Home > How can a right of way be simultaneously continuous and non-continuous?

How can a right of way be simultaneously continuous and non-continuous?

7th July 2016

In Wood v Waddington [2015] EWCA Civ 538, at first instance, Morgan J. found the Claimants had not established they had rights of way over the Defendant’s land. Lewison L.J. (with whom Richards and McCombe L.J.J. agreed) thought otherwise. The case raises some nice points in respect of easements.

Briefly, Mr. Crook owned a substantial piece of farmland in Wiltshire. He sold neighbouring plots to Mr. Waddington, and Mr. and Mrs. Wood’s predecessors in title. The Woods claimed two rights of way over Mr. Waddington’s land.

The Court of Appeal considered whether the rights arose by express grant or
by virtue of s. 62 of the Law of Property Act 1925.

The clause in the transfer relied upon as an express grant stated:

“… the Property is sold subject to and with the benefit of all liberties privileges and advantages of a continuous nature now used or enjoyed by or over the Property…”

There were other particularized grants in the transfer, but the Woods claimed this clause was broad enough to cover the rights of way they were claiming, which were not otherwise mentioned.

Lewison L.J. noted the concepts of “continuous” and “apparent” easements, were originally borrowed from the French Code Civil. Continuous easements being those which are enjoyed without any human activity: rights to light, rights of support etc. A right of way, therefore, cannot be a continuous easement, regardless of how often or regularly it is used. However, he continued, since Wheeldon v Burrows (1879) 12 Ch. D. 31, the English law has developed a broader notion of the “continuous and apparent” easement, in which the emphasis is on “apparent”, and is capable of being a right of way.

The transfer clause relied upon only referring to privileges and advantages of “a continuous nature”, agreeing with the Judge, Lewison L.J. concluded the clause should be interpreted to accord with the narrow, traditional categorisation of continuous easements, and was not, therefore, referring to rights of way. 

S. 62 conveys with land all rights, advantages etc. enjoyed with the land at the time of the conveyance. Lewison L.J. considered, where there has been no diversity of occupation before the conveyance, all that is necessary is to show the exercise of the right claimed was “continuous and apparent” at the time of the conveyance, in the sense developed since Wheeldon v Burrows.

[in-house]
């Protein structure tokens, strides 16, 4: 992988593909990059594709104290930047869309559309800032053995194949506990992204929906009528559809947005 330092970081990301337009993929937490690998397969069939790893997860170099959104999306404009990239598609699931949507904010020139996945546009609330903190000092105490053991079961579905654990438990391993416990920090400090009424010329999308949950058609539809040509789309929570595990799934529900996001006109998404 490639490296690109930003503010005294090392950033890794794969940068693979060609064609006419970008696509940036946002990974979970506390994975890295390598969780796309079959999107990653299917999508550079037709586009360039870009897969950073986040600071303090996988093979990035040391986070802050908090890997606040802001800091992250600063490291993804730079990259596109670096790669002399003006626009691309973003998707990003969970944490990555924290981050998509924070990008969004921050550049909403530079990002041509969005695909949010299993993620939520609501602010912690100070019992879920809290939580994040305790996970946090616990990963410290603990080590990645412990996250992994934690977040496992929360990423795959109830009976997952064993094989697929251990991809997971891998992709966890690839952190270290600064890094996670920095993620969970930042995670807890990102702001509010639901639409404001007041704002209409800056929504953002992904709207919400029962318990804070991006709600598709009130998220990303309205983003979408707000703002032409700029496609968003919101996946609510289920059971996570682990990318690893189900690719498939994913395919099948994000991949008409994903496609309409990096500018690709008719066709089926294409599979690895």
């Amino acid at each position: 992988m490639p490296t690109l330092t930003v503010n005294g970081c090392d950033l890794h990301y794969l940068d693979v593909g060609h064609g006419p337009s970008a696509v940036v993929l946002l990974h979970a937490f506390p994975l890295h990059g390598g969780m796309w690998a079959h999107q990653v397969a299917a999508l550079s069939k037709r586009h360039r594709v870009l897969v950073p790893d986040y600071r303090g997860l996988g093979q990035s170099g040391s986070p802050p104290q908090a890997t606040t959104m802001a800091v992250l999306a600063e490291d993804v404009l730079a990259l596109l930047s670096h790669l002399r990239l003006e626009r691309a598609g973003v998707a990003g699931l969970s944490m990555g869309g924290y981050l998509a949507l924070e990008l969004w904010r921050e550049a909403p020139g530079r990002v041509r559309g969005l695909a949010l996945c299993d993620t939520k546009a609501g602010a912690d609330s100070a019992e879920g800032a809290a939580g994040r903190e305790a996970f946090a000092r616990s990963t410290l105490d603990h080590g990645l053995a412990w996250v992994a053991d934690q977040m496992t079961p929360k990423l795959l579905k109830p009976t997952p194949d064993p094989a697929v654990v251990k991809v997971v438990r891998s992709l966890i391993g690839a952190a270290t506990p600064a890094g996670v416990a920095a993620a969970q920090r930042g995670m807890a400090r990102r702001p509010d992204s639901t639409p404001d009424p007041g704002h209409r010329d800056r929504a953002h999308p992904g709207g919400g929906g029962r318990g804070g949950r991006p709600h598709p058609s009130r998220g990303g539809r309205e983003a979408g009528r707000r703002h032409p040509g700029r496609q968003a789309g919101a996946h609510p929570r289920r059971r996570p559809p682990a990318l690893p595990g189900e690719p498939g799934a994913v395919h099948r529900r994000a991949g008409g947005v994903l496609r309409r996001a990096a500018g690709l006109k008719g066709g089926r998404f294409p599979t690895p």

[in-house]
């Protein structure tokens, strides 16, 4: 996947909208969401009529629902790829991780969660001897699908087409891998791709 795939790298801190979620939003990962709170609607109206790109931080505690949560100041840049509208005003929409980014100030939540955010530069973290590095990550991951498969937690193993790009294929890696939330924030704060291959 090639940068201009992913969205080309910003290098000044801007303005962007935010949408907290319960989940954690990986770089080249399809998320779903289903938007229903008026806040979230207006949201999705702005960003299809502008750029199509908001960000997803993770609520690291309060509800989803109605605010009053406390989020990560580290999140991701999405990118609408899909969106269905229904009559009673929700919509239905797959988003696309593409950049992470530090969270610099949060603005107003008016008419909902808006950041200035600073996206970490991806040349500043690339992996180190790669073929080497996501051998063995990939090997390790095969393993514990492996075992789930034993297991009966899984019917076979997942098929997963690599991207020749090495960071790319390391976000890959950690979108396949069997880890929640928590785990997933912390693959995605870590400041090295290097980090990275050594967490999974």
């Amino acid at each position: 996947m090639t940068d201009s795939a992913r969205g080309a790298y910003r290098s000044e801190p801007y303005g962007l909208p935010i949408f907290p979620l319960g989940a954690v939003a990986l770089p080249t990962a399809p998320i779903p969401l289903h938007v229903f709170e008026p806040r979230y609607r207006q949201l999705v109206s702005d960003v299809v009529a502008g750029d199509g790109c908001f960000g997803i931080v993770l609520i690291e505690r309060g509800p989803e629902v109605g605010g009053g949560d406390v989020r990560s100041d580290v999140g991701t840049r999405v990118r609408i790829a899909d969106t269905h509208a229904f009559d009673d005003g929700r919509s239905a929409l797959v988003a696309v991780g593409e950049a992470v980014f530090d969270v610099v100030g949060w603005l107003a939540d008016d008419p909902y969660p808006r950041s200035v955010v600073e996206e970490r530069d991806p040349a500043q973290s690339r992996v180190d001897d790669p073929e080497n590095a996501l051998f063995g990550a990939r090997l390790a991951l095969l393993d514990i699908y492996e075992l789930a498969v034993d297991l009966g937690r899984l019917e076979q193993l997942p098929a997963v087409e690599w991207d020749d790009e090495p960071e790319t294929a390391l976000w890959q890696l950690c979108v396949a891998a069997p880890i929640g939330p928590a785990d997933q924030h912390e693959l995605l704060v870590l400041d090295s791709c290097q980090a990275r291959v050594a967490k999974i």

Reversing the Judge’s decision, Lewison L.J. considered the broader notion of
“continuous and apparent” to have been made out, on the Judge’s findings of fact. Demonstrating an easement may be simultaneously continuous and
non-continuous.

The case highlights other important issues to keep in mind when considering
rights of way.

•    Unlike in boundary disputes, conduct post-dating the transfer is not
admissible to construe a clause of a transfer relating to easements.
•    For s. 62 to bite, there need not be diversity of occupation prior to the
relevant transfer.
•    In determining a claim under s. 62, it is necessary to consider both the
features on the ground and the use of the rights claimed at the time of,
including a reasonable period before, the conveyance.
•    “Continuous and apparent” use, in the broader sense, is a matter of fact.
Use of a track once a month was sufficient on the facts of this case.
•    Although s. 62(4) provides the operation of s. 62 may be excluded by the
expression of contrary intention in the conveyance, the inclusion of other express rights, alone, is not a sufficient expression of intention to exclude
the operation of s. 62.
•    The more onerous right of way includes the less onerous. The Woods
having established a right of way with motor vehicles were also entitled to
a right of way on horse and by foot, even though there was no evidence
of the right having been so exercised.
•    A right of way having only been enjoyed for leisure does not prevent the
right of way being used for commercial purposes. The test is whether the
dominant land has undergone a radical change in character which
results in a substantial increase or alteration in the burden on the servient
land.

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